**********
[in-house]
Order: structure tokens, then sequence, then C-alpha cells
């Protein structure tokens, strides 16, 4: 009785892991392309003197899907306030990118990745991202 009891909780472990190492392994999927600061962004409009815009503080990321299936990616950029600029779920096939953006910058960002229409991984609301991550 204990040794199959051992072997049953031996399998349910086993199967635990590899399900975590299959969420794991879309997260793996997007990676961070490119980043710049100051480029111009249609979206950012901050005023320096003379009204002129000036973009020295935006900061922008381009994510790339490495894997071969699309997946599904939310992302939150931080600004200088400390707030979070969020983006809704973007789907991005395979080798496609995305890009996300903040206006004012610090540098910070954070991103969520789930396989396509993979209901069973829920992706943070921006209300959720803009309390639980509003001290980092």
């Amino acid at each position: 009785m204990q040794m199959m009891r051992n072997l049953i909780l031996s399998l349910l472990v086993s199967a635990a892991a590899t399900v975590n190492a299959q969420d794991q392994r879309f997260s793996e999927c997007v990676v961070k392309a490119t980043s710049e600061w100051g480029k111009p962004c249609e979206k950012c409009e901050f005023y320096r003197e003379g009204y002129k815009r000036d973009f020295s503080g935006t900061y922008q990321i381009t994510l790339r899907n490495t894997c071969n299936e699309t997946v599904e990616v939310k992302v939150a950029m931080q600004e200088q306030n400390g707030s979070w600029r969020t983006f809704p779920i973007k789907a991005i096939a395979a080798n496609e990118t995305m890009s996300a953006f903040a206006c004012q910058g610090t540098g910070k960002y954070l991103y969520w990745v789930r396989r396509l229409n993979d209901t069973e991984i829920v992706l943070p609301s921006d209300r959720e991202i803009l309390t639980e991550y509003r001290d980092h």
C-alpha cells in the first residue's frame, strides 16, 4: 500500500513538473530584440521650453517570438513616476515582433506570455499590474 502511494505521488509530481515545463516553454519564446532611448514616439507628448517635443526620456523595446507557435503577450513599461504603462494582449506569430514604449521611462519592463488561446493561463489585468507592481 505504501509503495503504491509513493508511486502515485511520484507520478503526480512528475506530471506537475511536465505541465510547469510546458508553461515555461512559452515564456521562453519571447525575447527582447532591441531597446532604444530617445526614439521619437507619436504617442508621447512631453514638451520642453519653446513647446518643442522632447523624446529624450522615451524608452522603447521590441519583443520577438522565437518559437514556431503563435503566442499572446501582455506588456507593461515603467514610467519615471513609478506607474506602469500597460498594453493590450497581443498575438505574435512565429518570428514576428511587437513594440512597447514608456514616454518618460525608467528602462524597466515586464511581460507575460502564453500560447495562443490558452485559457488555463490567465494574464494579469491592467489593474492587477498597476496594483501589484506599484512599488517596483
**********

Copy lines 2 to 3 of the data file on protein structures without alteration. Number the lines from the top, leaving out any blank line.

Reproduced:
Order: structure tokens, then sequence, then C-alpha cells
């Protein structure tokens, strides 16, 4: 009785892991392309003197899907306030990118990745991202 009891909780472990190492392994999927600061962004409009815009503080990321299936990616950029600029779920096939953006910058960002229409991984609301991550 204990040794199959051992072997049953031996399998349910086993199967635990590899399900975590299959969420794991879309997260793996997007990676961070490119980043710049100051480029111009249609979206950012901050005023320096003379009204002129000036973009020295935006900061922008381009994510790339490495894997071969699309997946599904939310992302939150931080600004200088400390707030979070969020983006809704973007789907991005395979080798496609995305890009996300903040206006004012610090540098910070954070991103969520789930396989396509993979209901069973829920992706943070921006209300959720803009309390639980509003001290980092």